Gender equality is included in 168 international constitutions but not in ours (source, Southern Legal Counsel as filed in their DC Circuit amicus brief). Our state department required Afghanistan to add gender equality to their constitution despite it missing in ours.
In 2018, the United States was ranked as the 10th most dangerous country in the world for women. We tied for third with Syria for countries where women most risked sexual violence, harassment and coercion into sex, and sixth regarding non-sexual violence such as domestic and mental abuse (source,Reuters). For more information on gender violence please see our FAQ “Gender Violence.”
Every year the World Economic Forum measures gender equality in countries around the world and America recently dropped below the top third.
This major drop in less than a decade is less about a devolving situation in America but is better described as lack of progress / stagnation as other countries have made tremendous efforts and progress. However, with COVID-19 hitting American women so hard, the gender gap and associated rankings will likely be much worse in the coming years. For more information on how COVID-19 is impacting gender equality, please see our FAQ “COVID-19.”
Similarly, when the World Bank Group’s Women, Business and the Law examined laws and regulations affecting women’s prospects as entrepreneurs and employees in 2019, again the United States fell just out of the top third for women across 187 economies. (source, World Bank Group).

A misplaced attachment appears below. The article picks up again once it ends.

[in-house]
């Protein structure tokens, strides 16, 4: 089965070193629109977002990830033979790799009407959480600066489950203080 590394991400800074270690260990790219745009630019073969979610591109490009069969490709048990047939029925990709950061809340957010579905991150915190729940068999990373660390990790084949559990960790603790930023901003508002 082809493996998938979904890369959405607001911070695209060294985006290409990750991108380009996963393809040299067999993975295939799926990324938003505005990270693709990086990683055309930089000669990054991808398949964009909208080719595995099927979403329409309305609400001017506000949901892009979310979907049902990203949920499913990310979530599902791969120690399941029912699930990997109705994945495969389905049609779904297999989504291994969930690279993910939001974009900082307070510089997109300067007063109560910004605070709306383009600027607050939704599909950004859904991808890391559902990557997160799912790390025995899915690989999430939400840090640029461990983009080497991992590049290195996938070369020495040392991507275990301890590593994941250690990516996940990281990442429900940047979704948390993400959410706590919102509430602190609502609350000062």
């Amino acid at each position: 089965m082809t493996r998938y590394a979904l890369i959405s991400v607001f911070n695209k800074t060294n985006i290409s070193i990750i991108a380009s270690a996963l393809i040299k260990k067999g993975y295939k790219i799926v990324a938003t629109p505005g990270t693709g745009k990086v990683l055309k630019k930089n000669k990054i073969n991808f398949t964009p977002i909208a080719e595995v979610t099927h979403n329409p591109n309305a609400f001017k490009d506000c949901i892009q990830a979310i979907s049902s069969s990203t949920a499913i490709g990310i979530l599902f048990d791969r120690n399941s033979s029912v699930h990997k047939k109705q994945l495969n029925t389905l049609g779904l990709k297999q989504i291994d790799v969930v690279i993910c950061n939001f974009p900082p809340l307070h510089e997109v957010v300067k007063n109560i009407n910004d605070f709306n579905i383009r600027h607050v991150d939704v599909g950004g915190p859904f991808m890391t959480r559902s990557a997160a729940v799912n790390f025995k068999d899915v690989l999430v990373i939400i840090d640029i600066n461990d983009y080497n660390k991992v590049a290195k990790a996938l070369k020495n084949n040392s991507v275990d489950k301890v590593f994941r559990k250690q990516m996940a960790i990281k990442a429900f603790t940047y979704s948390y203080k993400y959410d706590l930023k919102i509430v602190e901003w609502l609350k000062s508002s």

America ranked below the group average inThe Economist’s 2021 Glass Ceiling Index. Of the 29 members of OECD ranked in the index, America was ranked 18th. (source, summary in Axios / details in The Economist (subscription required).
The gender equality gap is expected to close (on average, across all countries) in 99.5 years, the gender equality gap in America is not expected to close for 208 years (source, Equality Can’t Wait). Although nobody living today will see gender equality in their lifetime, we can work to ensure constitutional gender equality now.
Political gender parity in the United States is ranked 11th from the bottom for all countries in the Americas and Europe. The U.S. ranked 72 out of 82 countries in total (source, The Council on Foreign Relations). Gate-keeper institutions such as political parties practice explicit and implicit biases that reduce opportunities for women candidates (source, Carnegie Endowment for International Peace).
Eighty-five percent of U.N. member states have constitutions that explicitly guarantee equality for women and girls. The United States is not one of these countries. Constitutional guarantees of gender equality have enabled national legal reforms that eliminated discriminatory statutes and have facilitated laws that protect women and girls. (source, Equality Now amicus brief filed in Virginia v Ferriero)
For more information on how the 28th Amendment (Equal Rights) would shore up our international standing and bring us into compliance(!?!) with international treaties we have signed, please review the Equality Now amicus brief filed in the Virginia v Ferriero case.